Aug. 26, 2012; Farmingdale, NY, USA; Tiger Woods tees off the 6th hole during the final round of The Barclays at Bethpage State Park. Mandatory Credit: Debby Wong-US PRESSWIRE
Tiger Woods believes Yani Tseng will bounce back from her current playing woes. As for his back, Woods says he's rested and ready to tackle the Deutsche Bank Championship.
Norton, Mass. -- Tiger Woods knows a thing or two about plummeting from the pinnacle of his game, and the trials and tribulations involved with recapturing his former glory. So when the ex-No. 1 in men’s golf says the world’s top-ranked woman golfer will rebound from her current doldrums, he’s probably onto something.
“We're all going to go through those lulls. You play this game long enough, it's going to happen,” Woods told SB Nation on Thursday following a practice round at TPC Boston, site of this week’s Deutsche Bank Championship. “She's just way too talented, and I'm sure she's going to win so many more major championships and tournaments.”
The two golf superstars met for the first time on Wednesday as participants in the fifth annual Notah Begay III Foundation Challenge, a charity golf outing hosted by Woods’ college roommate and long-time friend. (The Woods/Begay-led “West” team defeated Tseng and her East team partners compatriots in the partner event).
Tseng’s current woes -- which include three missed cuts in her last six starts -- stem from far different factors than those that sent Woods’ on- and off-course life into a tailspin. But Tiger’s words of encouragement sounded similar to those uttered by many of his peers before he captured his first official tour title, the Arnold Palmer Invitational in March, after a 923-day drought that dated back to September 2009.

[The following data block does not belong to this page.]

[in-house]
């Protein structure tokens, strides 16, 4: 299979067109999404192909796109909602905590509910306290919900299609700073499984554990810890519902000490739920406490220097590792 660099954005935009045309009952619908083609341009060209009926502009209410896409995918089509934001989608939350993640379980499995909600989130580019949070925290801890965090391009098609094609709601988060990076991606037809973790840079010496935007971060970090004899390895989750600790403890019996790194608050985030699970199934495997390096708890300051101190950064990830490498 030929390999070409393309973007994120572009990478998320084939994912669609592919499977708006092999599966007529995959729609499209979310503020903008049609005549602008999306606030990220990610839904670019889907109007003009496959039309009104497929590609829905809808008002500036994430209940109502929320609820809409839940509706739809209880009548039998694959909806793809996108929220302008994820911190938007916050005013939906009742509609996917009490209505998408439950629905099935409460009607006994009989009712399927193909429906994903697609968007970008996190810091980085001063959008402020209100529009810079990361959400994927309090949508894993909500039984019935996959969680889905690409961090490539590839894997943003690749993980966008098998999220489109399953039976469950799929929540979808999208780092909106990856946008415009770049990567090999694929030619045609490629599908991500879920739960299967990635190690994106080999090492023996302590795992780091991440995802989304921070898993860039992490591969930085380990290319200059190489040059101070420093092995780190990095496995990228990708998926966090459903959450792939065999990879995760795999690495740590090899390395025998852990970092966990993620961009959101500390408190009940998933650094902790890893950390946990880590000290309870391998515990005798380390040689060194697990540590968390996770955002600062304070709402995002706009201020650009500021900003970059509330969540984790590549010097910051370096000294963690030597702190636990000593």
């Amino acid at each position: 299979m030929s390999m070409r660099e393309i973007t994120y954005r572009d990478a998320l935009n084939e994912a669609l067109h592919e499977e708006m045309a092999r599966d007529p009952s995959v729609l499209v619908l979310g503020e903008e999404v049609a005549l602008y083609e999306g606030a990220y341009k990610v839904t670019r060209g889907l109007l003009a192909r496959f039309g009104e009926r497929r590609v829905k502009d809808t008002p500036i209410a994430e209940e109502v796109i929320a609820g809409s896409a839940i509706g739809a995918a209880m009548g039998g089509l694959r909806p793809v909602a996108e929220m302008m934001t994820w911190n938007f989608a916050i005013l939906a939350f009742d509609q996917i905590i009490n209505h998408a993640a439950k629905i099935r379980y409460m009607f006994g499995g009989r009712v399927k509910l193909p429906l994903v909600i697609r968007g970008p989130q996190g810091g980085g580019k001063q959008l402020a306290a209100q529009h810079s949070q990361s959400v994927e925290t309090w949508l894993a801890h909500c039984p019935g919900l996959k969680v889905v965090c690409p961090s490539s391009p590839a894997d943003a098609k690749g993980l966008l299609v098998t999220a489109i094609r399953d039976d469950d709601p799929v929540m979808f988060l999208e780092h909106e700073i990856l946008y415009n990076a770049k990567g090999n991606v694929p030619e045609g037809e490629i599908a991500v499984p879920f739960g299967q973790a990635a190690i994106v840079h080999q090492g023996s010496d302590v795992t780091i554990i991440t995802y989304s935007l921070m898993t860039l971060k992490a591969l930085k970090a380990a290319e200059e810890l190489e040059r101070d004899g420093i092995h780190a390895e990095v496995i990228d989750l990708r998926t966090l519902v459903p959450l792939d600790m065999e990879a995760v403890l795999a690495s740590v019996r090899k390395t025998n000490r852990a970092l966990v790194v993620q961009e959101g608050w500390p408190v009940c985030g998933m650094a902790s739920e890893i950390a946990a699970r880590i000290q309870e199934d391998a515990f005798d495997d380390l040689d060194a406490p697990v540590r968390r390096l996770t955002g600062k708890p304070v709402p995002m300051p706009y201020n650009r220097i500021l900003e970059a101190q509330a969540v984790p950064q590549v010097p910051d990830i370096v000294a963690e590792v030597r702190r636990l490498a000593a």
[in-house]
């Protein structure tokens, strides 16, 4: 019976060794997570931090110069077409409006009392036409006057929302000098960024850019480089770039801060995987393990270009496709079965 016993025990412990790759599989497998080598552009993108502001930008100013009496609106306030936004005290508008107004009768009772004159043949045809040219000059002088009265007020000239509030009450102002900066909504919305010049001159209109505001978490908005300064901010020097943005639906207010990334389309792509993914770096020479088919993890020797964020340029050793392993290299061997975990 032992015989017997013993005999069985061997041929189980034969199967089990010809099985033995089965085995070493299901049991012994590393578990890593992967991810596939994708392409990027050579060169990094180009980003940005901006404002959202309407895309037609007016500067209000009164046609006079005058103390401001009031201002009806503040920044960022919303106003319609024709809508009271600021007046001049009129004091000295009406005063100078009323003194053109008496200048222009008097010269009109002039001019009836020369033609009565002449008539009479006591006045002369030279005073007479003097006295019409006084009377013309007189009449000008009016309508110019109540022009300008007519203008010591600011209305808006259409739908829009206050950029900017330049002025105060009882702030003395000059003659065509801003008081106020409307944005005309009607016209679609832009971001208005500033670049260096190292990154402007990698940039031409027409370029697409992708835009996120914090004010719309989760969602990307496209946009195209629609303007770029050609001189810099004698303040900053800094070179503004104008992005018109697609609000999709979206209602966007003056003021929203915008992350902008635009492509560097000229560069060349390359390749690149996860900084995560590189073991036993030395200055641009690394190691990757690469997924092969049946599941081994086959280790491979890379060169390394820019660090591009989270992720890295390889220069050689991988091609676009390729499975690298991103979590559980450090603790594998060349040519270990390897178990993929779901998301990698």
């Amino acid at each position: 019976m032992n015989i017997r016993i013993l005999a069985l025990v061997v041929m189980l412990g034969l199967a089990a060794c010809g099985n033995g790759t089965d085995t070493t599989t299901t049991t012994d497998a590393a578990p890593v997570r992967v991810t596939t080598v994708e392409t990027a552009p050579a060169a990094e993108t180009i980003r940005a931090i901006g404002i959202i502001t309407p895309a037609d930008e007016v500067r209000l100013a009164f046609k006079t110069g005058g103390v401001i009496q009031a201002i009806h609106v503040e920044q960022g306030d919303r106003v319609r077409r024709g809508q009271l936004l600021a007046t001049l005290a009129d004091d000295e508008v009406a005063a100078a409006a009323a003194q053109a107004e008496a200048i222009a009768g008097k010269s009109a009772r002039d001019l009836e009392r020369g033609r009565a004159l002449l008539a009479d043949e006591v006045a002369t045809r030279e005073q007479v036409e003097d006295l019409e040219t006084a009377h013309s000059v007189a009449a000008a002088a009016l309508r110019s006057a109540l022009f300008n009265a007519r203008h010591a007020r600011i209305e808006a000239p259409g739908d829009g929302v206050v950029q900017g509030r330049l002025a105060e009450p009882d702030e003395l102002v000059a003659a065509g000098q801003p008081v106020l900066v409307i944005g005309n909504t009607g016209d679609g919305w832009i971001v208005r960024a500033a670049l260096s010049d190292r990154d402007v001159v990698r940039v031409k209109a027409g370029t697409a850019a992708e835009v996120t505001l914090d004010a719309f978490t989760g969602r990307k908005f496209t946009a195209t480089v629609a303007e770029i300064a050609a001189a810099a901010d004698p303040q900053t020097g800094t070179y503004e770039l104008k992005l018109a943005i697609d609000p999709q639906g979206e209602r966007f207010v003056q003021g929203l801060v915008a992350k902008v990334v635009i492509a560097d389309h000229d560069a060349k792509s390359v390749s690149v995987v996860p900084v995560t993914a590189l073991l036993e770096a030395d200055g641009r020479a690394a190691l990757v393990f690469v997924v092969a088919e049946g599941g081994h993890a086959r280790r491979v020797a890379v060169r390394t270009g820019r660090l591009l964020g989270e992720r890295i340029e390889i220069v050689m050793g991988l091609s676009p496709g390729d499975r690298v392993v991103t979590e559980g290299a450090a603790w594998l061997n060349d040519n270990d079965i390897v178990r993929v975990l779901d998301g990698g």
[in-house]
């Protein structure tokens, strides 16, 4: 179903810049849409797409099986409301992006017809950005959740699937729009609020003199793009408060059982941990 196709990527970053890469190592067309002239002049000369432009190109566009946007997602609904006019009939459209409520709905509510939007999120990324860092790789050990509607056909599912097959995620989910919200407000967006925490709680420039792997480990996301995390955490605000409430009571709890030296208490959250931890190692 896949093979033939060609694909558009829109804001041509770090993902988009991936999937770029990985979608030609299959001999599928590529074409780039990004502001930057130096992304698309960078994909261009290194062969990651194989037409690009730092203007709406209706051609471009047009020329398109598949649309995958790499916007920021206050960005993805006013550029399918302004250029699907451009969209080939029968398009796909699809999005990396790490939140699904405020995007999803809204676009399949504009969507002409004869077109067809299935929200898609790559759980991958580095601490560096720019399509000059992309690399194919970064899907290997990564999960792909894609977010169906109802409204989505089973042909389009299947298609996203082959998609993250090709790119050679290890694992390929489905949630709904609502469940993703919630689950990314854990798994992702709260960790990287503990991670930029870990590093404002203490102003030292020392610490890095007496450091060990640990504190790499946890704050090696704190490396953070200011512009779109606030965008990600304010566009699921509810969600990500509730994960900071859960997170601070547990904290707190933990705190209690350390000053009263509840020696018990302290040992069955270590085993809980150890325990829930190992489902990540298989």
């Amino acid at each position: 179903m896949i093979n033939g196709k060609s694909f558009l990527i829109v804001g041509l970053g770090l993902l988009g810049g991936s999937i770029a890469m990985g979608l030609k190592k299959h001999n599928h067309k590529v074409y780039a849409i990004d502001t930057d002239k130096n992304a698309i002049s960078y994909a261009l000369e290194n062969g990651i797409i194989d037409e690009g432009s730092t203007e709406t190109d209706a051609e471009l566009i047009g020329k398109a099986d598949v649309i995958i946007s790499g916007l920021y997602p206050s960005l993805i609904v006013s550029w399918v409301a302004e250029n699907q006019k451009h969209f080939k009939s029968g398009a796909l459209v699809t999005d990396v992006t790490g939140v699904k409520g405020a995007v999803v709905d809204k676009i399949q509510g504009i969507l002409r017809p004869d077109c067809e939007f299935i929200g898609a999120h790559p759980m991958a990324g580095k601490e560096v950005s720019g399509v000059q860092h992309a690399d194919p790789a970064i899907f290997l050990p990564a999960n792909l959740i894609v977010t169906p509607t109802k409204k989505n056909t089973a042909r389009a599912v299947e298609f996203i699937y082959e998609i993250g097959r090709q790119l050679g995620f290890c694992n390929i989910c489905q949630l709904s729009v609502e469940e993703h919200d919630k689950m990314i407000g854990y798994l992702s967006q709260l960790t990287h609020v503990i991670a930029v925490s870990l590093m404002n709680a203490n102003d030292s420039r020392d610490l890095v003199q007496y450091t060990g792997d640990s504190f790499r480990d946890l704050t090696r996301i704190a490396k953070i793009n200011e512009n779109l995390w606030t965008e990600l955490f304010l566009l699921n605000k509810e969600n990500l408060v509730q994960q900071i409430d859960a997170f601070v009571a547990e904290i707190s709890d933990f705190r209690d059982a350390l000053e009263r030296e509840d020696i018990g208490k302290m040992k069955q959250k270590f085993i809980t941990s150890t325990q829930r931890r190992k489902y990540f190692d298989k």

Tseng, for her part, has acknowledged battling self-confidence problems this season after dominating all of golf in 2011 to the tune of seven LPGA wins, including two major championship titles. The second grand slam event, the Women’s British Open, launched her into the history books as the youngest golfer ever to capture five majors -- a feat that even a 14-time major winner had to admire.
“[Tseng has] won five major championships -- earlier than anybody in golf history -- so hats off to her,” Woods said. “She'll be back.”
Another “youngest ever” golfer making recent headlines on the LPGA captured Woods attention as well.
“How about that, huh?” he said about Lydia Ko’s win last week at the Canadian Women’s Open. Eleven months after then-16-year-old Lexi Thompson became the youngest player to win an LPGA event, Ko, 15, played her way into the annals of golf with a three-shot win over Inbee Park at the Vancouver Golf Club.
Even Woods, who displayed his nascent championship form on television at the age of two, was impressed by the young New Zealander’s abilities
“I had heard of her before a couple years ago, and it was hard to believe that a 13-year-old could be that good. But she was, and now she's fully matured at 15,” he said laughingly, “and understands how to play now.
“It's cool to see these kids with that much talent and what they can do now at such a young age,” Woods said, adding that Ko did not remind him of himself at that age.
“I wasn't like that at 15, no,” he said.
As for his own game, Woods said he may not be as long off the tee as he used to be, but he considered a three-win season, so far, to be a pretty solid effort.
“It feels good to at least have played well enough this year to basically secure a spot all the way through to East Lake,” said Woods, who followed his practice round with a long session on the range under the watchful eye of swing coach Sean Foley.
“You can't really look at it as real bad going on this year,” he continued. “At the time, most of the year, I was leading the money list, I was No. 1 in FedEx Cup points, and I won three times, so it's not like it's been that bad. It's just a couple rounds here and there, or it's an up‑and‑down here and there, or it's making one putt...so that's a good thing.”
Woods’ back, which had hindered his play at The Barclays last week, was fine as well.
“The back is good. The back is good,” he said. “It was nice to have the treatment [at Bethpage Black] on the weekend and then have Monday off. It's nice this tournament starts a little bit later, so I've got an extra day to kind of get some more treatment at home. I went to Notah's event yesterday, felt great, hit it really well, and had no issues at all.”